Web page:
In the Nation's Interest
Improving Our Investments in Education: CED President Appears Before U.S. Senate Committee
CED President Charles Kolb testified before United States Senate Committee on Health, Education, Labor and Pensions (HELP) on March 8, 2012.
The hearing focused on the role of education in preparing American workers for success in today's economy, as well as on the global competitiveness of the United States. Several important postsecondary education issues were highlighted, including the importance of quality of early childhood programs and K-12 education reform.
The HELP Committee invited Mr. Kolb to present testimony because of CED's 70-year commitment to education reform. In light of his past service in the U.S. Department of Education, Mr. Kolb was able to provide an insider view of education policy, as well as the business perspective. "Achieving the 21st century version of the American Dream will require a much more educated citizenry and workforce. We are now a knowledge-based and skills-oriented economy, and our education investments need to be focused laser-like on programs, strategies, and partnerships that can address this constantly changing national and international dynamic. Our workers face a competitive environment in which their skills must be constantly evolving and increasing if we are to have a dynamic and efficient workforce," Mr. Kolb said.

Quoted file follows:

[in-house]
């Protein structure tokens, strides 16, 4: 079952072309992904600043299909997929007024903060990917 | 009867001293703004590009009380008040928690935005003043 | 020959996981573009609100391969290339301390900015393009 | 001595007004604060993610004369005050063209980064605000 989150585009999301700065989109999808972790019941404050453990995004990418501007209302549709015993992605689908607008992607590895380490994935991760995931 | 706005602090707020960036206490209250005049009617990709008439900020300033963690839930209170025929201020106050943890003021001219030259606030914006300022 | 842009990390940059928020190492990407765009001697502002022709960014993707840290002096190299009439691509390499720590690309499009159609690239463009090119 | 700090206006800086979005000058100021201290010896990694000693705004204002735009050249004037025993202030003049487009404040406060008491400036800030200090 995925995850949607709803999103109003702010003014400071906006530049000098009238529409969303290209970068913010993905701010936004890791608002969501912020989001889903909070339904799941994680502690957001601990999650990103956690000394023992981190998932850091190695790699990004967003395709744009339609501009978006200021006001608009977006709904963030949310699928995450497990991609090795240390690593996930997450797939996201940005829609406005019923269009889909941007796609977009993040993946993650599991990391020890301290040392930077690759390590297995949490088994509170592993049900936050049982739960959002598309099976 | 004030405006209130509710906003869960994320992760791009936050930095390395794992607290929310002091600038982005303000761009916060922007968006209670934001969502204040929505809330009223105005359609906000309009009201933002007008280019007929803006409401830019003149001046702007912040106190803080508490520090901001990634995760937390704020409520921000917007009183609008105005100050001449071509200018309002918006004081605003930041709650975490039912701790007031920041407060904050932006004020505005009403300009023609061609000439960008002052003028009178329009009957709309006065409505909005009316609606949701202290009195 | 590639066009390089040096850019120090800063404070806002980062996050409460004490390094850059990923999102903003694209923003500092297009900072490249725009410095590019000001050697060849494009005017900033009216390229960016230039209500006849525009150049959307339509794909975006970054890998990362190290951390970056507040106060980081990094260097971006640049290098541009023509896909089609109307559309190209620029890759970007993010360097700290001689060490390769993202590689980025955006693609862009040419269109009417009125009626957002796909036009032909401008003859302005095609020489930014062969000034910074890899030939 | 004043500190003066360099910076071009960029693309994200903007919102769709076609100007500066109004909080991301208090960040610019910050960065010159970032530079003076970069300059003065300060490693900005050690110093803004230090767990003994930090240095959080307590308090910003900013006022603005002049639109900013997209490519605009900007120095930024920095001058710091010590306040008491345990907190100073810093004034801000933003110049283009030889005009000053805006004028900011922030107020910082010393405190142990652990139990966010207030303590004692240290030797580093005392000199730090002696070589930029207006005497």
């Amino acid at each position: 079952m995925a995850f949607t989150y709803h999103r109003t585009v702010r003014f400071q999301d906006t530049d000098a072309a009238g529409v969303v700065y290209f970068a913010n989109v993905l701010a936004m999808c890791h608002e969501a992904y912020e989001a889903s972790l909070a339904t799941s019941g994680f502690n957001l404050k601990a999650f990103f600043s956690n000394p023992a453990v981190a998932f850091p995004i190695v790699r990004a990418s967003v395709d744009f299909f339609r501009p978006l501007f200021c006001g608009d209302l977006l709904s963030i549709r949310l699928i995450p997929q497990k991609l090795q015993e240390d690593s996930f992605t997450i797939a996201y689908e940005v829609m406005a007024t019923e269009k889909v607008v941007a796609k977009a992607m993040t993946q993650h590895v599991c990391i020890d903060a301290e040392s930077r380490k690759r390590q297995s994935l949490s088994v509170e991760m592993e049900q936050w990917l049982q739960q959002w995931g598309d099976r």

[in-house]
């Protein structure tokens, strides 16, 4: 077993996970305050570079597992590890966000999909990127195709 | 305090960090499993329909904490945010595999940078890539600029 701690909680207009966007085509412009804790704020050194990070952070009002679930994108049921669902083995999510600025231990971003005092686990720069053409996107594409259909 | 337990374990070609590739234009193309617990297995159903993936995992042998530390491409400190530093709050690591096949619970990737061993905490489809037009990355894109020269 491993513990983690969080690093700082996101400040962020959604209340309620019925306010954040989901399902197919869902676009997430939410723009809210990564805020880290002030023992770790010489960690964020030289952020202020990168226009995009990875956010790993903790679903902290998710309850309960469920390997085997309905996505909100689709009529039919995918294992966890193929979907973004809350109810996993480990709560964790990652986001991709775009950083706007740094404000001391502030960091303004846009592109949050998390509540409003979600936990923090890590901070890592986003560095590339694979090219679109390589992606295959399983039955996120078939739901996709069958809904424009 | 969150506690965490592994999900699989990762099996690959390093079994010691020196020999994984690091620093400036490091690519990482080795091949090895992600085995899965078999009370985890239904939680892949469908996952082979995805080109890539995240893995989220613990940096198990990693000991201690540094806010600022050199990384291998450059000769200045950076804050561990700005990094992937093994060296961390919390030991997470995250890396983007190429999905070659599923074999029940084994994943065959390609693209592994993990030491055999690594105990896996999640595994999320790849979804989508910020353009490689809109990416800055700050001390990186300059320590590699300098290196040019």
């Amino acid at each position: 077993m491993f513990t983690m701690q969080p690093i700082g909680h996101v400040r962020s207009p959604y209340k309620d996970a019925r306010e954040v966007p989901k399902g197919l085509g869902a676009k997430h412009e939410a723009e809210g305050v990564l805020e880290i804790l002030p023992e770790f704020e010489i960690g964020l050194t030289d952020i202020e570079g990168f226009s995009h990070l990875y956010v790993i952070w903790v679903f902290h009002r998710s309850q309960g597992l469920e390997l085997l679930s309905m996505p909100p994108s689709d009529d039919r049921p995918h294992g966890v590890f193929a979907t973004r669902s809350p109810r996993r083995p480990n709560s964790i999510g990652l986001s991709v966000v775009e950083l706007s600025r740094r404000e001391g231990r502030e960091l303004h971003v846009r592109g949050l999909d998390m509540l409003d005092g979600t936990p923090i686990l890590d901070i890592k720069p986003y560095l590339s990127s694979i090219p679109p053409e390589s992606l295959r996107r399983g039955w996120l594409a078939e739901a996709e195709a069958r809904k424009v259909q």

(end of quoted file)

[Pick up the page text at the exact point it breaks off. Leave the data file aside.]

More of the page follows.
Mr. Kolb's testimony also focused on finding better ways of measuring the progress of American students. He concluded by articulating the role business leaders need to assume if we are to return American education to its' long-time position of preeminence, "...it is vitally important that business play a role in shaping postsecondary education policy. There's the obvious reason of self-interest: most CEOs with whom I speak are concerned about the future skills of the American workforce. These business leaders are also on the frontline when it comes to appreciating the skills that are needed in the workforce. And I would add that business leaders can be powerful change agents because they have all faced similar challenges and competition over the last 20 years in their own activities. They understand change, have had to embrace – not fear – it, and can help make change happen."
Three other experts on education testified:
- Jennifer Mann , Vice President, Human Resources, SAS Institute, Cary, North Carolina
- Eric A. Hanushek, Ph.D. , Paul and Jean Hanna Senior Fellow, Hoover Institution, Stanford University, Stanford, California
- Richard Murnane, Ph.D. , Juliana W. and William Foss Thompson Professor of Education and Society, Harvard University Graduate School of Education, Cambridge, Massachusetts
A discussion with the panel followed the expert testimony. Senators Michael Enzi (WY), Jeff Bingaman (NM), Kay Hagan (NC), Sheldon Whitehouse (RI), and Al Franken (MN) all took part in the hearing.
Watch the complete hearing at this U.S. Senate HELP Committee »
The hearing starts at 24:50; Charles Kolb's prepared statement can be found at 42:18 to 48:30. Mr. Kolb takes part at several points in the question and answer period, which begins at 63:00.